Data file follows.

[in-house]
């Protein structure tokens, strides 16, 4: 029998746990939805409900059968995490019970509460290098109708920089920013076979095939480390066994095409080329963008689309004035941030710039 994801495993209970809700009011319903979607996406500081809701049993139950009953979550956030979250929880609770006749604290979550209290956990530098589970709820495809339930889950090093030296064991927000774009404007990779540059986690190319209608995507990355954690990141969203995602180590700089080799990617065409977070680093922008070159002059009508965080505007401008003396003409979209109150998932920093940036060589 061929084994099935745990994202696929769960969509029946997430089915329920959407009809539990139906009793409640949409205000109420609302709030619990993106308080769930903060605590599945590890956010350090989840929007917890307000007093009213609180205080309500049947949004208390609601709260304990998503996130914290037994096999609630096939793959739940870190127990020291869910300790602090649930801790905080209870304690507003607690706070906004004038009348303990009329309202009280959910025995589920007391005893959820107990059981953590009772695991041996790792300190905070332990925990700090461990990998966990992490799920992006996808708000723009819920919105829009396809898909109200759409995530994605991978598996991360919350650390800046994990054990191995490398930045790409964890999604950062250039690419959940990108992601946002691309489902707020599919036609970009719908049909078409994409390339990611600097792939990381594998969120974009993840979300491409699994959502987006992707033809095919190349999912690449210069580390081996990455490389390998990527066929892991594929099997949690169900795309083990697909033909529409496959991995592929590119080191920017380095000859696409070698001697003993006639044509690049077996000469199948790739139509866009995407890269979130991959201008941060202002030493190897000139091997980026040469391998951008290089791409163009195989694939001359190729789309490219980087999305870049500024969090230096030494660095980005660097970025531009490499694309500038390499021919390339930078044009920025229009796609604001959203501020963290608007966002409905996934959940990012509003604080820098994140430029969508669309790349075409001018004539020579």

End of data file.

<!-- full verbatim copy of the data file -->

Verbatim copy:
[in-house]
């Protein structure tokens, strides 16, 4: 029998746990939805409900059968995490019970509460290098109708920089920013076979095939480390066994095409080329963008689309004035941030710039 994801495993209970809700009011319903979607996406500081809701049993139950009953979550956030979250929880609770006749604290979550209290956990530098589970709820495809339930889950090093030296064991927000774009404007990779540059986690190319209608995507990355954690990141969203995602180590700089080799990617065409977070680093922008070159002059009508965080505007401008003396003409979209109150998932920093940036060589 061929084994099935745990994202696929769960969509029946997430089915329920959407009809539990139906009793409640949409205000109420609302709030619990993106308080769930903060605590599945590890956010350090989840929007917890307000007093009213609180205080309500049947949004208390609601709260304990998503996130914290037994096999609630096939793959739940870190127990020291869910300790602090649930801790905080209870304690507003607690706070906004004038009348303990009329309202009280959910025995589920007391005893959820107990059981953590009772695991041996790792300190905070332990925990700090461990990998966990992490799920992006996808708000723009819920919105829009396809898909109200759409995530994605991978598996991360919350650390800046994990054990191995490398930045790409964890999604950062250039690419959940990108992601946002691309489902707020599919036609970009719908049909078409994409390339990611600097792939990381594998969120974009993840979300491409699994959502987006992707033809095919190349999912690449210069580390081996990455490389390998990527066929892991594929099997949690169900795309083990697909033909529409496959991995592929590119080191920017380095000859696409070698001697003993006639044509690049077996000469199948790739139509866009995407890269979130991959201008941060202002030493190897000139091997980026040469391998951008290089791409163009195989694939001359190729789309490219980087999305870049500024969090230096030494660095980005660097970025531009490499694309500038390499021919390339930078044009920025229009796609604001959203501020963290608007966002409905996934959940990012509003604080820098994140430029969508669309790349075409001018004539020579």